Criminal Court course of action

Criminal Court course of action

If you’ve been charged with a crime in British Columbia, chances are during the arrest and aftermath nobody told you what to expect. Probably all you learned was the date you’re to show up to court. And that’s if you were released from the police.

Upon arrest, there’s 2 immediate outcomes:

i. You’re released with a court date; or

ii. You’re detained for a bail hearing. Your bail hearing will consequence in either being released on bail or kept in jail until the outcome of your trial.

in spite of whether you’re released or not, the criminal course of action is similar.

What’s Next?

1. 1st turn up

The next step is either you or your lawyer goes to court on the date you were given upon release (or if in jail, the date set by the court). The 1st turn up serves 2 purposes:

i. You receive the particulars of your case from the prosecutor; and

ii. a date is set for your arraignment hearing.

observe that sometimes the prosecutor won’t have the particulars ready for your first turn up. In that case, you or your lawyer will need to attend again before your arraignment hearing.

2. The Particulars

The particulars is the paperwork setting out the prosecutor’s case against you. You or your lawyer can’t build your defence until you review the particulars. The particulars include the charges against you, the police notes, the report to crown counsel (the prosecutor), any technical data (such as breathalyzer results) and any other evidence the prosecutor will rely on.

3. The Arraignment Hearing

The arraignment hearing is held in the court where your case proceeds. This hearing is where you, the accused, go into a plea (not guilty if defending). Then your trial and perhaps preliminary hearing (see below) are scheduled.

4. Preliminary Inquiry

If the prosecutor is listing your charge(s) as indictable (more serious offences), then you are entitled to a preliminary inquiry. If your case is going by summary charge, then you aren’t entitled to a preliminary hearing.

A preliminary inquiry is an opportunity for you or your lawyer to ask questions of the prosecutor’s witnesses – usually the investigating police officers. This is an opportunity to learn more about the case against you. This hearing is held in a court and the testimony of all the witnesses is under oath.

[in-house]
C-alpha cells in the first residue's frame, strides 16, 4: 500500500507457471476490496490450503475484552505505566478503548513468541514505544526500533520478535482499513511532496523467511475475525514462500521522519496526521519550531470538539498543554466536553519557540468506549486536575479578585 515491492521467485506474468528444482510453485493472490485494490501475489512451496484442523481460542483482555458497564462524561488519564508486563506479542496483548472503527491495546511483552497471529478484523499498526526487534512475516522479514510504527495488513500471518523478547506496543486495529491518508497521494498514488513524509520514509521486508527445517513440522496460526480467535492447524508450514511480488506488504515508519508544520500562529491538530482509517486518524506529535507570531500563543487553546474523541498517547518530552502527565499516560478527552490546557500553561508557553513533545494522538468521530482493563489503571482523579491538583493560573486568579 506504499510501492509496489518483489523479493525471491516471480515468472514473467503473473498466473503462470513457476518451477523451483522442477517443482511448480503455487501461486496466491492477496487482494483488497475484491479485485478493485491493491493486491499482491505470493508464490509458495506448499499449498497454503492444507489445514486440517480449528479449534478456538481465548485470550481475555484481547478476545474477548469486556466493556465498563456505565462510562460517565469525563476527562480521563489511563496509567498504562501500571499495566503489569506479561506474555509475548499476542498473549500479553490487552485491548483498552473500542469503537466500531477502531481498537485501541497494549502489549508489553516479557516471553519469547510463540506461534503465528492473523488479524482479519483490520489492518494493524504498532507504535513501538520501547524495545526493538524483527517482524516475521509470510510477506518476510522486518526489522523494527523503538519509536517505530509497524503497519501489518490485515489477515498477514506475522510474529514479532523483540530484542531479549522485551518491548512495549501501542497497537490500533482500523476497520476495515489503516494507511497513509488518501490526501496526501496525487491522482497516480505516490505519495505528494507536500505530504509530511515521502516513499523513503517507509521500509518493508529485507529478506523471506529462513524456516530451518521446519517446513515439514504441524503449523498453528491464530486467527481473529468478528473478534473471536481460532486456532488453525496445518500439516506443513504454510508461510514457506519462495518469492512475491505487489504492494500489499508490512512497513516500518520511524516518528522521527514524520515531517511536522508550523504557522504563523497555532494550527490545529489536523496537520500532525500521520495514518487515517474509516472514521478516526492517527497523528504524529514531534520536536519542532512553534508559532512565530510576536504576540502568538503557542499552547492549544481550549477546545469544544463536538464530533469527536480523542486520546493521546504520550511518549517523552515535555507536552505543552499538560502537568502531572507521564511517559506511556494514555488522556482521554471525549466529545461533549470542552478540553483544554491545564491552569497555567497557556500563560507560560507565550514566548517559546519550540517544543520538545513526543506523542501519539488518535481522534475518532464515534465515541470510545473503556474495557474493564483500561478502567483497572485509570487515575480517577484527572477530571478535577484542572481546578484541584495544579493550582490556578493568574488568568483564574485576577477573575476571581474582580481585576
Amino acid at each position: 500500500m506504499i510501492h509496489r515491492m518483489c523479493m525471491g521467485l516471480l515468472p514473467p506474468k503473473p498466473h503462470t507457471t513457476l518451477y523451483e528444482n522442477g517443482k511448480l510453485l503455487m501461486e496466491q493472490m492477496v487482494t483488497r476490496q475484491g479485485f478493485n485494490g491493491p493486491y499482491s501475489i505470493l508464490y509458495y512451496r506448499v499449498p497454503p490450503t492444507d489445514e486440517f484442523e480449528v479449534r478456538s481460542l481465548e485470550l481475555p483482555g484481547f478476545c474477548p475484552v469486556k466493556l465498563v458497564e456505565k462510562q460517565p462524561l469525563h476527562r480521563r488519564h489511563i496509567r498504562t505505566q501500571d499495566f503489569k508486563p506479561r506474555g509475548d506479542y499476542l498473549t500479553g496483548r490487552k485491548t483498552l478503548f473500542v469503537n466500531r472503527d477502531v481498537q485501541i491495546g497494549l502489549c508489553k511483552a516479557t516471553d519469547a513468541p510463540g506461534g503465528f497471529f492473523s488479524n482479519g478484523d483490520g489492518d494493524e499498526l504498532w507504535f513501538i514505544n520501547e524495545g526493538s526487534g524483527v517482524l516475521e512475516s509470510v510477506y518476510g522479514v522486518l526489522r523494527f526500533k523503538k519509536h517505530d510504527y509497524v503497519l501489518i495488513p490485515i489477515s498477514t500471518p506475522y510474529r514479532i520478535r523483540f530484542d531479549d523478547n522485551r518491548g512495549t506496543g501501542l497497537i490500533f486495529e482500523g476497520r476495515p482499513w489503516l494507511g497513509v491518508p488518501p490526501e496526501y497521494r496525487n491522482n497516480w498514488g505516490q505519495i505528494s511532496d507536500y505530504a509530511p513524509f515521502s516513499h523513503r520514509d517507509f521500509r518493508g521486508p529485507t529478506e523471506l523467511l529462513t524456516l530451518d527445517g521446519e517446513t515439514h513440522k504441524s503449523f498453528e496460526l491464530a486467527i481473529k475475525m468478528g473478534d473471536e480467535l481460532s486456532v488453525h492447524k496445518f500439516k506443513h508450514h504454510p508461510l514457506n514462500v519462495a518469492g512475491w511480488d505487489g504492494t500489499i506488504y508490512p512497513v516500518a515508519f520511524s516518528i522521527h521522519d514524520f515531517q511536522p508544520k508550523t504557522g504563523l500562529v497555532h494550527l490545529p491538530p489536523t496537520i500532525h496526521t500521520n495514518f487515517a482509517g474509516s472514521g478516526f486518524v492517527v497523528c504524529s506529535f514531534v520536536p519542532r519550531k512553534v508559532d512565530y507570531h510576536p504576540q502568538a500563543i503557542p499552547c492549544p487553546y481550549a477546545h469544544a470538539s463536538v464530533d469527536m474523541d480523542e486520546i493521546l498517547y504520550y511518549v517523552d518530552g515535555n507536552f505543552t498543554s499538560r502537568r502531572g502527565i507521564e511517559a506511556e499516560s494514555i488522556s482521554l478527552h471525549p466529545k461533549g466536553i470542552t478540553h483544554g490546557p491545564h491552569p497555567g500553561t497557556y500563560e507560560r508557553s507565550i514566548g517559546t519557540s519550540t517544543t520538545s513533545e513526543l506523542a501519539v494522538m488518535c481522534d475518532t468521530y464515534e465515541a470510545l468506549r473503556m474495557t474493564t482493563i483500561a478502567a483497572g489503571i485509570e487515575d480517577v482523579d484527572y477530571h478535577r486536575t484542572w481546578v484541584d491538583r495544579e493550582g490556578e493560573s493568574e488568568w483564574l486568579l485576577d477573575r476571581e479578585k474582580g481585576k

5. Pre-Trial Conference

Before your trial, you or your lawyer must attend a pre-trial conference (PTC). This is usually held 1 to 1.5 months before your trial and is also held in the court. At the PTC, any noticeable issues are resolved. Otherwise, you (or your lawyer) and the prosecutor confirm with the court that both sides are ready for trial.

6. The Trial

Finally, you the accused, get your day in court. Sometimes a estimate will decide the matter that day. Other times, the estimate will keep up off making a decision. If the estimate holds off making a decision, you’ll get a date to return to court at which time the estimate will issue her or his decision.

If a jury heard your case, then the jury will be instructed to decide your matter right away. You’ll learn the outcome upon the jury making its decision.

If you’re found not guilty, you’re free to go. If you’re found guilty, then you’ll be scheduled a sentencing date (sometimes sentencing may occur right away after the decision). If the sentencing hearing is scheduled in the future, either you’re held in jail until then or released until then. This chiefly depends on the seriousness of the conviction and whether jail will be likely sentence. For example, if you’re found guilty of a first DUI, then you won’t be held in jail. If you’re found guilty of 1st degree murder, you’ll most likely be held in jail.

7. The Sentencing Hearing

You hope your matter doesn’t come to a sentencing hearing. However, sometimes it does. the time of action at a sentencing hearing is that both sides will make submissions for a particular kind of sentence (i.e. jail length, probation terms, licence restrictions, etc. – depending on the character of the conviction). The estimate then decides and orders your sentence.

In a nutshell, that’s the criminal course of action in British Columbia.

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